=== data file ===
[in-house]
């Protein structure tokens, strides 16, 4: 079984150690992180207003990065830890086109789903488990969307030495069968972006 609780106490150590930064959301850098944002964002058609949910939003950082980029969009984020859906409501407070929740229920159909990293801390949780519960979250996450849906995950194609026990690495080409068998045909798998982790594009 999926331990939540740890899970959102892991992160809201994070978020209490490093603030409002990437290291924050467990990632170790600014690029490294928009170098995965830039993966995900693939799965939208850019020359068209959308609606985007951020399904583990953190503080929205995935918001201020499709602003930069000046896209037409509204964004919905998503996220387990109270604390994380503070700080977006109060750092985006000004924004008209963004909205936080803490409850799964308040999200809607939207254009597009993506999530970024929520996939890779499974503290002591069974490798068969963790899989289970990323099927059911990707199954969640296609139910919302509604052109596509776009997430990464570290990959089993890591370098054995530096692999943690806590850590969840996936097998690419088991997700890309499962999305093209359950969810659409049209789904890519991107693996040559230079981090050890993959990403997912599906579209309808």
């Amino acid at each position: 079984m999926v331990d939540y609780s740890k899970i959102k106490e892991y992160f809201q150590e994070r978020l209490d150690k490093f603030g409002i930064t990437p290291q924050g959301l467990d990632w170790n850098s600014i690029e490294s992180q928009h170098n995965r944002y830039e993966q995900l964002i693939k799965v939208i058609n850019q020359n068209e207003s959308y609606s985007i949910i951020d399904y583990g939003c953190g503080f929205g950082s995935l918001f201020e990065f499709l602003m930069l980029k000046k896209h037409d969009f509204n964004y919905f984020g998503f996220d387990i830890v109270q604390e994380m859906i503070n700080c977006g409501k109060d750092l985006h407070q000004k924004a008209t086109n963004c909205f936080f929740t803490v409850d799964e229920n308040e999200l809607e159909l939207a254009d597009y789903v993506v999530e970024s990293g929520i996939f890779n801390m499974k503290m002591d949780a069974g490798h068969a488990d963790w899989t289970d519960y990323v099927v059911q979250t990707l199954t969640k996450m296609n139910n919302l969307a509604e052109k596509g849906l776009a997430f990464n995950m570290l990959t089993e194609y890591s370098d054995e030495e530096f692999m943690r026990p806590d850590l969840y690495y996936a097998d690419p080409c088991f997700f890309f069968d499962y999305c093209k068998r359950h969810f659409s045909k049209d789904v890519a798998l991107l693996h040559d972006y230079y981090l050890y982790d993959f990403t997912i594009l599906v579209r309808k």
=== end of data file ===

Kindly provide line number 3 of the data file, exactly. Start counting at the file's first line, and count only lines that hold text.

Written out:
């Amino acid at each position: 079984m999926v331990d939540y609780s740890k899970i959102k106490e892991y992160f809201q150590e994070r978020l209490d150690k490093f603030g409002i930064t990437p290291q924050g959301l467990d990632w170790n850098s600014i690029e490294s992180q928009h170098n995965r944002y830039e993966q995900l964002i693939k799965v939208i058609n850019q020359n068209e207003s959308y609606s985007i949910i951020d399904y583990g939003c953190g503080f929205g950082s995935l918001f201020e990065f499709l602003m930069l980029k000046k896209h037409d969009f509204n964004y919905f984020g998503f996220d387990i830890v109270q604390e994380m859906i503070n700080c977006g409501k109060d750092l985006h407070q000004k924004a008209t086109n963004c909205f936080f929740t803490v409850d799964e229920n308040e999200l809607e159909l939207a254009d597009y789903v993506v999530e970024s990293g929520i996939f890779n801390m499974k503290m002591d949780a069974g490798h068969a488990d963790w899989t289970d519960y990323v099927v059911q979250t990707l199954t969640k996450m296609n139910n919302l969307a509604e052109k596509g849906l776009a997430f990464n995950m570290l990959t089993e194609y890591s370098d054995e030495e530096f692999m943690r026990p806590d850590l969840y690495y996936a097998d690419p080409c088991f997700f890309f069968d499962y999305c093209k068998r359950h969810f659409s045909k049209d789904v890519a798998l991107l693996h040559d972006y230079y981090l050890y982790d993959f990403t997912i594009l599906v579209r309808k």